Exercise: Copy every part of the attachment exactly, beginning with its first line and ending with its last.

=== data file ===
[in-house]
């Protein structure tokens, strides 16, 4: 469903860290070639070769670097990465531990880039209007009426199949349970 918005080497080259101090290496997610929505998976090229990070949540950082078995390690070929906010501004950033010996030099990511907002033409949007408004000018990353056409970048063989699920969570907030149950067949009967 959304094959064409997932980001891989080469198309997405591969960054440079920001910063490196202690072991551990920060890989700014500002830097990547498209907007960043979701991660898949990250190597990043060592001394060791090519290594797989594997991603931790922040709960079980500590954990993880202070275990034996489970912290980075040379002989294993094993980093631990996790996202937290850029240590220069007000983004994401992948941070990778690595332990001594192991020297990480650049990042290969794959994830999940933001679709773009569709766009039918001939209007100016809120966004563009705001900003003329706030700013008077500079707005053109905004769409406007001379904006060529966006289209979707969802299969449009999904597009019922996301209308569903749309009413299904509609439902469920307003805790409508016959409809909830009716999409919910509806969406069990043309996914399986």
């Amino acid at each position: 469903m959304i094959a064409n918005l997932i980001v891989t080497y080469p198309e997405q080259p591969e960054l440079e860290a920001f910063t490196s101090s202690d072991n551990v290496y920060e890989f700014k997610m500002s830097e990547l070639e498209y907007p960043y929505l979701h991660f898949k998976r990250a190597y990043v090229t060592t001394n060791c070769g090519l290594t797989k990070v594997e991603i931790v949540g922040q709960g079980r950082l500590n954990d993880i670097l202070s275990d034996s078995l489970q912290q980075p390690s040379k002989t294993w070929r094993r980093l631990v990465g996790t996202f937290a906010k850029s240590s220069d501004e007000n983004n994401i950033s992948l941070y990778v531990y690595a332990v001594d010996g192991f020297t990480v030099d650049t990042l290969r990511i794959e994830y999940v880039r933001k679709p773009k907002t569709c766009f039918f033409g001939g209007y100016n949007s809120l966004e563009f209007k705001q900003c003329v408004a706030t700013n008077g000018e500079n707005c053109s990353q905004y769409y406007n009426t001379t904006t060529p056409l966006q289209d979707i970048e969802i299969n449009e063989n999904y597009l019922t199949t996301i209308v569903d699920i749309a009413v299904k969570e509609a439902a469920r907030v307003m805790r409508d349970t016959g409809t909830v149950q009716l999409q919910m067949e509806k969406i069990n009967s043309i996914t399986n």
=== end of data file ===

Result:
[in-house]
């Protein structure tokens, strides 16, 4: 469903860290070639070769670097990465531990880039209007009426199949349970 918005080497080259101090290496997610929505998976090229990070949540950082078995390690070929906010501004950033010996030099990511907002033409949007408004000018990353056409970048063989699920969570907030149950067949009967 959304094959064409997932980001891989080469198309997405591969960054440079920001910063490196202690072991551990920060890989700014500002830097990547498209907007960043979701991660898949990250190597990043060592001394060791090519290594797989594997991603931790922040709960079980500590954990993880202070275990034996489970912290980075040379002989294993094993980093631990996790996202937290850029240590220069007000983004994401992948941070990778690595332990001594192991020297990480650049990042290969794959994830999940933001679709773009569709766009039918001939209007100016809120966004563009705001900003003329706030700013008077500079707005053109905004769409406007001379904006060529966006289209979707969802299969449009999904597009019922996301209308569903749309009413299904509609439902469920307003805790409508016959409809909830009716999409919910509806969406069990043309996914399986």
């Amino acid at each position: 469903m959304i094959a064409n918005l997932i980001v891989t080497y080469p198309e997405q080259p591969e960054l440079e860290a920001f910063t490196s101090s202690d072991n551990v290496y920060e890989f700014k997610m500002s830097e990547l070639e498209y907007p960043y929505l979701h991660f898949k998976r990250a190597y990043v090229t060592t001394n060791c070769g090519l290594t797989k990070v594997e991603i931790v949540g922040q709960g079980r950082l500590n954990d993880i670097l202070s275990d034996s078995l489970q912290q980075p390690s040379k002989t294993w070929r094993r980093l631990v990465g996790t996202f937290a906010k850029s240590s220069d501004e007000n983004n994401i950033s992948l941070y990778v531990y690595a332990v001594d010996g192991f020297t990480v030099d650049t990042l290969r990511i794959e994830y999940v880039r933001k679709p773009k907002t569709c766009f039918f033409g001939g209007y100016n949007s809120l966004e563009f209007k705001q900003c003329v408004a706030t700013n008077g000018e500079n707005c053109s990353q905004y769409y406007n009426t001379t904006t060529p056409l966006q289209d979707i970048e969802i299969n449009e063989n999904y597009l019922t199949t996301i209308v569903d699920i749309a009413v299904k969570e509609a439902a469920r907030v307003m805790r409508d349970t016959g409809t909830v149950q009716l999409q919910m067949e509806k969406i069990n009967s043309i996914t399986n």